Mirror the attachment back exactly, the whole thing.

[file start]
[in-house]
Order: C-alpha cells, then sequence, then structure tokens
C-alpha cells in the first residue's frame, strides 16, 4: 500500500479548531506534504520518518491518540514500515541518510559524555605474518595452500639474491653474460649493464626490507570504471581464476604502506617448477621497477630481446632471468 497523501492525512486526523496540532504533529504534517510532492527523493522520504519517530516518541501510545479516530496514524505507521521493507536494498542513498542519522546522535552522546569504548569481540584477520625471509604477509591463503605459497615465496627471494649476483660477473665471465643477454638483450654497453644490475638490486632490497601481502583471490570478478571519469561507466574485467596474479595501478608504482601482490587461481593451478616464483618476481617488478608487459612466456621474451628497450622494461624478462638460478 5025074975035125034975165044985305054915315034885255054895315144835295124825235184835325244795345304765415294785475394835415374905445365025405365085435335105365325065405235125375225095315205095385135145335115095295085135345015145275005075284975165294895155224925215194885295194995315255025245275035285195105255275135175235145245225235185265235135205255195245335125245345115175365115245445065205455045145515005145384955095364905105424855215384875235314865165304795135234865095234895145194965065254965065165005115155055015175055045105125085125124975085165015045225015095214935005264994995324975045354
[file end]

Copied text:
[in-house]
Order: C-alpha cells, then sequence, then structure tokens
C-alpha cells in the first residue's frame, strides 16, 4: 500500500479548531506534504520518518491518540514500515541518510559524555605474518595452500639474491653474460649493464626490507570504471581464476604502506617448477621497477630481446632471468 497523501492525512486526523496540532504533529504534517510532492527523493522520504519517530516518541501510545479516530496514524505507521521493507536494498542513498542519522546522535552522546569504548569481540584477520625471509604477509591463503605459497615465496627471494649476483660477473665471465643477454638483450654497453644490475638490486632490497601481502583471490570478478571519469561507466574485467596474479595501478608504482601482490587461481593451478616464483618476481617488478608487459612466456621474451628497450622494461624478462638460478 5025074975035125034975165044985305054915315034885255054895315144835295124825235184835325244795345304765415294785475394835415374905445365025405365085435335105365325065405235125375225095315205095385135145335115095295085135345015145275005075284975165294895155224925215194885295194995315255025245275035285195105255275135175235145245225235185265235135205255195245335125245345115175365115245445065205455045145515005145384955095364905105424855215384875235314865165304795135234865095234895145194965065254965065165005115155055015175055045105125085125124975085165015045225015095214935005264994995324975045354